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Brazilian Archives of Biology and Technology

Print version ISSN 1516-8913On-line version ISSN 1678-4324

Braz. arch. biol. technol. vol.52 no.4 Curitiba July\Aug. 2009 



Spatial and temporal distribution of ichthyoplankton in the upper Uruguay river, Brazil



Samara Hermes-Silva; David Reynalte-Tataje; Evoy Zaniboni-Filho*

Laboratório de Biologia e Cultivo de Peixes de Água Doce; Universidade Federal de Santa Catarina; Rodovia SC 406, 3532; 88066-000; Florianópolis - SC - Brasil




The distribution and abundance of fish eggs and larvae was analyzed in three sections of the Upper Uruguay river, in a stretch of 290 km. Samples were collected monthly from October, 2001 to March, 2002 during 48-h cycles at 6-h intervals between each sampling. Surface and bottom samples were collected with a 0.5-mm mesh cylindroconical net. Fishes from the Upper Uruguay river were reproductively active mainly from October to January, and this activity was more intense at the Ligeiro and Chapecó tributaries and Chapecó main river. It was observed that the tributaries are important spawning grounds and larval nursery sites, indicating the importance of preserving such environments.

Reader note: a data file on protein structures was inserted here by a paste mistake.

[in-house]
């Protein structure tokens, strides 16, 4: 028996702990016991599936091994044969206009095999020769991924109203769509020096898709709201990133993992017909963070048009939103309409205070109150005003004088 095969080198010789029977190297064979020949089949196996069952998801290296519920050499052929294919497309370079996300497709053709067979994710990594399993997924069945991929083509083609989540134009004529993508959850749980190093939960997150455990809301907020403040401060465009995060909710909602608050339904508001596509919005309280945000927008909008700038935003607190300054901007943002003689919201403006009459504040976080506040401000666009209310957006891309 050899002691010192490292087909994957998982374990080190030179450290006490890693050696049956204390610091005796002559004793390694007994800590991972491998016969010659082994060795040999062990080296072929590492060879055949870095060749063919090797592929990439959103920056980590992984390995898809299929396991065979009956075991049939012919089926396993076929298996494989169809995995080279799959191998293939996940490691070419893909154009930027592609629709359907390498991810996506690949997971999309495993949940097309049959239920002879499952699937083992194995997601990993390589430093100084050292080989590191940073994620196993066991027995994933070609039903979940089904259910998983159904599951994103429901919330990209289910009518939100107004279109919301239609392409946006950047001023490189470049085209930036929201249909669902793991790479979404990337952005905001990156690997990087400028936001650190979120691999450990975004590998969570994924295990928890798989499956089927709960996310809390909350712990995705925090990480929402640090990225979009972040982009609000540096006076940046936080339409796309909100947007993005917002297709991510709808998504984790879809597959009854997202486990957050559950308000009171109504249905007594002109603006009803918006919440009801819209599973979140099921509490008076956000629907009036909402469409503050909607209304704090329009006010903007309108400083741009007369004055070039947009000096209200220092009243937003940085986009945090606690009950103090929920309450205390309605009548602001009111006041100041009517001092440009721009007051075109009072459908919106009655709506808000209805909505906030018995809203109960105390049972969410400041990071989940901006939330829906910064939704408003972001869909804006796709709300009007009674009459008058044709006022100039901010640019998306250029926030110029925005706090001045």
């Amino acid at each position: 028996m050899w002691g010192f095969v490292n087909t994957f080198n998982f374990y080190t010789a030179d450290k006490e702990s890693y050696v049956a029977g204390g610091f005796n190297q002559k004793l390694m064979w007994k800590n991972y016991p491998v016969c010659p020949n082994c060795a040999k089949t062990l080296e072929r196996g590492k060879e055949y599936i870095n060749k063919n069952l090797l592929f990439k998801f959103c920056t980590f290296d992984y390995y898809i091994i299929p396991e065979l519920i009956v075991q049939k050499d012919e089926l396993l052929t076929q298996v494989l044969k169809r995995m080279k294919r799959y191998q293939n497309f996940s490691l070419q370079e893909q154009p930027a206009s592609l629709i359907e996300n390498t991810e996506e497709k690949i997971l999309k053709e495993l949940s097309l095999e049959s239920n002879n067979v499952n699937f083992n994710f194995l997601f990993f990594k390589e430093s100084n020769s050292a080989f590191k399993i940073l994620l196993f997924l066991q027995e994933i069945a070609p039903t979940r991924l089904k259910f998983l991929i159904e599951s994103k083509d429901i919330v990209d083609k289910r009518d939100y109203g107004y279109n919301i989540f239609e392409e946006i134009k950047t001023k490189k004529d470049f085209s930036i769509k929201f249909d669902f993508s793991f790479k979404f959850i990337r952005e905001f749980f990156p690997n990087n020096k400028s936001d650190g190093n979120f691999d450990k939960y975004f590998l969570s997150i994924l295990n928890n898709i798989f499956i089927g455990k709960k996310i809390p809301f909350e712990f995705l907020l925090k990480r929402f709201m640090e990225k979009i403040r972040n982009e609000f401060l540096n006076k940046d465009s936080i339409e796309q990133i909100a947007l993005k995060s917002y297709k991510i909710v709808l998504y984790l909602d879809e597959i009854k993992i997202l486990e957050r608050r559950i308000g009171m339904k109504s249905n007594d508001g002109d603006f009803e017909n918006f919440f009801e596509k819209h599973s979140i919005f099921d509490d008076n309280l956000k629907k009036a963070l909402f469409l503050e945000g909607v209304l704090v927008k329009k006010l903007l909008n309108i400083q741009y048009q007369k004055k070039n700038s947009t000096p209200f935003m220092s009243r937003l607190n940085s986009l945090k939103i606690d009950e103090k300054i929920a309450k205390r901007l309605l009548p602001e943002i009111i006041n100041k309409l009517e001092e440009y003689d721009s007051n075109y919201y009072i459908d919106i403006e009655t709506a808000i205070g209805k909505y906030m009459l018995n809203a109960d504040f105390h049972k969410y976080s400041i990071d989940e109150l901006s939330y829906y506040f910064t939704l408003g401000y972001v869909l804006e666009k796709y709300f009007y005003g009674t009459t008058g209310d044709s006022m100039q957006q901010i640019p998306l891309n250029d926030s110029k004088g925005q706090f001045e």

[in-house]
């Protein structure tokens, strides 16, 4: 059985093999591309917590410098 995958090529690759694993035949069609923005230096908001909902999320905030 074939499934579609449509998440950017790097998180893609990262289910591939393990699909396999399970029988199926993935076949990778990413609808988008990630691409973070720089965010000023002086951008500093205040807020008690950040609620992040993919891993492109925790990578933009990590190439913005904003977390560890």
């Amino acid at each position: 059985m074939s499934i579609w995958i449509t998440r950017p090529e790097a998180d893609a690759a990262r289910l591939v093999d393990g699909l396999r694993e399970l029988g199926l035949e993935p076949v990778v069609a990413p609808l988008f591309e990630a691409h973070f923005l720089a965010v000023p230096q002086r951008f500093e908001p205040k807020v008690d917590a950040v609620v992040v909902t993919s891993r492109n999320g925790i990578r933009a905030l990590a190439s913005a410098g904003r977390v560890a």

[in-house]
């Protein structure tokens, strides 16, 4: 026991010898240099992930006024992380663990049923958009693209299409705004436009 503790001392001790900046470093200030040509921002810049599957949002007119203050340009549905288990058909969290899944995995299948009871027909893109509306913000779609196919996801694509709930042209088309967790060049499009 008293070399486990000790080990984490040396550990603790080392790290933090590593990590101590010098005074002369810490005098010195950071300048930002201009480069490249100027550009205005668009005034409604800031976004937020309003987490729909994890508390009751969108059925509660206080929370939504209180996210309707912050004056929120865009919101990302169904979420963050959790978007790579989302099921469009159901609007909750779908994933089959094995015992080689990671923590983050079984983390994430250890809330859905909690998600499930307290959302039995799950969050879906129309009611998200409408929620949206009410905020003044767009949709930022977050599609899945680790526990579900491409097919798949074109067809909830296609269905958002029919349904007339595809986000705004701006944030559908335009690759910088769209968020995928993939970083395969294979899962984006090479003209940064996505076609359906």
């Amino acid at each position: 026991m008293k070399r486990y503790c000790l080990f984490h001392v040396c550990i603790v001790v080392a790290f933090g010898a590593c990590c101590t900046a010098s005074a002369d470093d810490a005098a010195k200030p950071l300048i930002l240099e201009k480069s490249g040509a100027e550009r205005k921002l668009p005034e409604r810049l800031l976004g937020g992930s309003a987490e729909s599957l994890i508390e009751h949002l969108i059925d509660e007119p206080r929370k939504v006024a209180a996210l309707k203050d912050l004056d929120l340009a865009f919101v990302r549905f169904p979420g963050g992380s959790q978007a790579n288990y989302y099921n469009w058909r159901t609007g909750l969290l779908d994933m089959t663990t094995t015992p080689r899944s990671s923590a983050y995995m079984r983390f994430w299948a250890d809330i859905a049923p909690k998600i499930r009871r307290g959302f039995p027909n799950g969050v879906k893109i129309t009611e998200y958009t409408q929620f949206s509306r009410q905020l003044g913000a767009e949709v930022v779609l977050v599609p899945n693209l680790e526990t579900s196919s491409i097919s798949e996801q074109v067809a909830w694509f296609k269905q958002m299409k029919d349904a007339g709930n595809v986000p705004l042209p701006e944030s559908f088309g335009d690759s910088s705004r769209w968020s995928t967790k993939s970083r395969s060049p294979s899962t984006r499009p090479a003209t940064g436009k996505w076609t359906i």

Key words: Ichthyoplankton, fish eggs and larvae, Uruguay river, 48-h cycles


Foram analisadas a distribuição e abundância de ovos e larvas de peixes em três seções do Alto rio Uruguai, num trecho de 290 km. As coletas foram realizadas mensalmente no período de outubro de 2001 a março de 2002, durante um ciclo de 48 horas com intervalos de 6 horas entre as amostragens. Foram feitas coletas de superfície e fundo, nas margens e no canal central do rio, utilizando-se redes de plâncton do tipo cônicocilíndricas de malha 0,5mm. As maiores ocorrências foram verificadas entre os meses de outubro a janeiro, sendo que a atividade reprodutiva foi mais intensa nos tributários Ligeiro e Chapecó e no rio Uruguai, na foz do rio Chapecó. Foi observado neste estudo que alguns tributários se destacam como locais de desova e desenvolvimento de larvas de peixe, indicando a importância de se preservar estes ambientes.